« How much should millennials save? | Main | Built by history »

February 18, 2016

Comments

Carol

In fact, the so-called mortgage crisis here in the US was caused by the banks and other loan companies, NOT by poor people buying houses, as the right wing ideologues keep trying to say.

Magnus

if consumers have too much debt, and the government has too much debt, then presumably someone is holding a lot of assets?

Ok nasty Jonny Foreigner is part of the answer, but less than half of it for the UK I'm sure.

So just who are these mysterious people?

David

Thank you Chris...... one of your best!

Keith

No amount of debt is too much if you have the income to finance it. Most debt is backed by real property in the UK so it is only politicians and central bankers who can make it unsustainable by tanking the housing market suddenly as the Tories did in 1989-91.

On the other hand the fact poverty pay and benefit cuts force people to loan sharks is a real problem.

A problem of poverty caused by cable putting a far right Government into power with the help of the formerly Liberal Party. A problem sure to get worse from the policies of the Cabinet driving up rents and driving down pay and cutting benefits even more. Thanks a bunch Vince! Go fuck off and take Clegg and your party with you.

Churm Rincewind

Er, what "fuss over Peter Tatchell being no-platformed"? All that's happened is that an NUS representative has declined to participate in a specific event if he were to be present.

That's not "no-platforming", as the link provided makes abundantly clear.

So the conclusion that "what we see...is a means of shoring up inequalities of power" is entirely unwarranted.

Ralph Musgrave

Vince Cable is a complete plonker. For years he's been wittering on about excess debt AT THE SAME TIME as wittering on about the need not to regulate banks too tightly. He apparently hasn't worked out that the more latitude banks are given, the more they'll lend, i.e. the higher debts will be.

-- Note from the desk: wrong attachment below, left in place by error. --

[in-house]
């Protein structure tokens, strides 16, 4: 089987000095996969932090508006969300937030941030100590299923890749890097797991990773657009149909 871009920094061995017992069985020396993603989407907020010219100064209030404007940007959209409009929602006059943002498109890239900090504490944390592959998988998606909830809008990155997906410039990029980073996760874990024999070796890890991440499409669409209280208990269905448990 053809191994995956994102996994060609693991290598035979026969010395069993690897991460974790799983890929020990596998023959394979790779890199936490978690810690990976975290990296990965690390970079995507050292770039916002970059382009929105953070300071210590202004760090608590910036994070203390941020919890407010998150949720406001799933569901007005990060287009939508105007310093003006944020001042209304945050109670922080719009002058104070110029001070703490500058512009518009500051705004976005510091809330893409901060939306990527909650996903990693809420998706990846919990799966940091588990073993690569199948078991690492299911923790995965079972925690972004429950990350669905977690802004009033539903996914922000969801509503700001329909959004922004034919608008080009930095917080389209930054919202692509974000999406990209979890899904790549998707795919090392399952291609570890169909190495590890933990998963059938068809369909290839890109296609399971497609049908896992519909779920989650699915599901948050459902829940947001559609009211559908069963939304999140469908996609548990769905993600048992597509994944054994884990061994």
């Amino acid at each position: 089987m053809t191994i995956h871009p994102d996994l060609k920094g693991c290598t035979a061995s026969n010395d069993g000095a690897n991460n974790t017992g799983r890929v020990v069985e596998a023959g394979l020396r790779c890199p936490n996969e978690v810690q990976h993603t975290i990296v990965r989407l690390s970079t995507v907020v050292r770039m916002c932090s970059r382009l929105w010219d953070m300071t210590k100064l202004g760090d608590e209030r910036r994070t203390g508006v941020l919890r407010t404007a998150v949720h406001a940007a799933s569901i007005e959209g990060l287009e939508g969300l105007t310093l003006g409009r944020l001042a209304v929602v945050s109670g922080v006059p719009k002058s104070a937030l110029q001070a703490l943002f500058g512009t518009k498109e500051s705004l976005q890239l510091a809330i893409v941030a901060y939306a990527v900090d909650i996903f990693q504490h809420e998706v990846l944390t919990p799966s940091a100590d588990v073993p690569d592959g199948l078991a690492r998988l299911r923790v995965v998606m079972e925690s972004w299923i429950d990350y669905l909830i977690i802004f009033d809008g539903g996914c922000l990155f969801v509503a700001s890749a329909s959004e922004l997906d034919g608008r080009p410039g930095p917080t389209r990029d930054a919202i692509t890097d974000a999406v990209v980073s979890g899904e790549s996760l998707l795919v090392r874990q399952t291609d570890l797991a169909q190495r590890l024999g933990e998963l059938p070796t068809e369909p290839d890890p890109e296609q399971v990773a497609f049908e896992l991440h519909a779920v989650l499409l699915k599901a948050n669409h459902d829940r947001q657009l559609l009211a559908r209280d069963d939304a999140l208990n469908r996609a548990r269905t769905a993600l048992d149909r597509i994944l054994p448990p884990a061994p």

George Carty

Carol, I'd suggest that urban containment policies -- which became increasingly popular towards the end of the 20th century due to environmental concerns -- were a bigger factor in the global house price bubble of the '00s.

The fact that the United States bubble was confined mainly to coastal cities in what Paul Krugman called the "Zoned Zone" illustrates this. In non-coastal America (Paul Krugman's "Flatland") developers can easily buy land at near-agricultural prices, so no bubble can form in the first place.

Of course the UK's building land market is even more restrictive still, due to the Town and Country Planning Act 1947 (and its successors).

Marko

With negative interest rates , the banks will soon be sending you money based on your debt levels. The more debt you have , the more money they'll send to you.

Soon , people will be lined up at the banks , eager to sign up for more and more debt.

I'm sure this will work out just fine. Peachy , in fact.

Luis Enrique

There are those on the self described heterodox side of economics who fret about debt. Is that ideology too, in your view?

Almar

By coincidence, I have just come across a link in the Economist's View blog to an interesting article on personal debt http://blogs.scientificamerican.com/mind-guest-blog/why-don-t-people-manage-debt-better/ It suggests many people find it very hard to rationally manage their debts.

Cassius Sq

Forgetting Cable completely, I think there is a genuine concern over high levels of debt as it seems to point to a broader structural problem: that for the system of production to reproduce itself requires an unfair burden to be placed onto those with the least power. Why should 'consumers' be lumped with this burden?

The comments to this entry are closed.

blogs I like

Why S&M?

Blog powered by Typepad